In March 2016, Chancellor George Osborne announced a ‘sugar levy’ on manufacturers of soft drinks. Intended to begin in April 2018, the plan is for a two-tier tax with one rate set for drinks containing more
A summary of the paper’s conclusion reads:
- In March 2016, George Osborne announced a ‘sugar levy’ on soft drink companies to start in April 2018. Under this policy, companies will be taxed on sales of medium and high sugar drinks (excluding fruit juice and milk-based drinks).
- As an anti-obesity policy, the sugar levy seems arbitrary. Consumption of both sugar and sugary drinks has been falling for years while obesity has been rising. Soft drinks make only a small contribution to average calorie intake. Comparisons between European countries show no correlation between sugary drink consumption and obesity.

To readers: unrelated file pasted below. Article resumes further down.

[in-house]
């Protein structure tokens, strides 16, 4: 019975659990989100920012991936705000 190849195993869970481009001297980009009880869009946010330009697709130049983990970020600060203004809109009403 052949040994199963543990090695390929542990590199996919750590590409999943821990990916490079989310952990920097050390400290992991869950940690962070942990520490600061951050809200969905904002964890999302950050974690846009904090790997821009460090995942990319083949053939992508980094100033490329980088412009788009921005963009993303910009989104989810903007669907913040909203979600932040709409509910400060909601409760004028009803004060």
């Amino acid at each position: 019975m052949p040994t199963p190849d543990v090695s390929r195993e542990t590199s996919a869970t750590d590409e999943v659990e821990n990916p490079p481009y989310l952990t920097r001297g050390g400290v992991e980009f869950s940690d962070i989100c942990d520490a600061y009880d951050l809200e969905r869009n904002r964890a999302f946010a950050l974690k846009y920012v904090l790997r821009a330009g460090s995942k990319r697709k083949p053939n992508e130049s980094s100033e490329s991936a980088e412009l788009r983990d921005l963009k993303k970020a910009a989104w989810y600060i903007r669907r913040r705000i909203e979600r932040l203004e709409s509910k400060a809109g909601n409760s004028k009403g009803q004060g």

- There is unambiguous evidence that ‘sin taxes’ of this sort take a greater share of income from the poor than from the rich. Since low income groups tend to buy larger quantities of SSBs, the impact of the sugar levy will be particularly regressive.
- The Office for Budget Responsibility says the levy will increase inflation by a quarter of a per cent in 2018-19 thereby adding £1 billion to accrued interest payments on index-linked gilts. The inflationary effect will raise the cost of index-linked salaries, pensions and benefits by many millions of pounds. The levy will also require additional funding for enforcement and administration. For the first few years, at least, the sugar levy will be loss-making.
- Hopes of extensive reformulation to reduce sugar content in the soft drink market are highly unrealistic. There is no more sugar to be removed from diet drinks and companies will not change the recipe of their popular original brands. Instead, the levy gives companies the perverse incentive to raise sugar levels up to the threshold of each tax bracket.
Such results should act as a a cautionary tale for those wanting such taxes in other countries.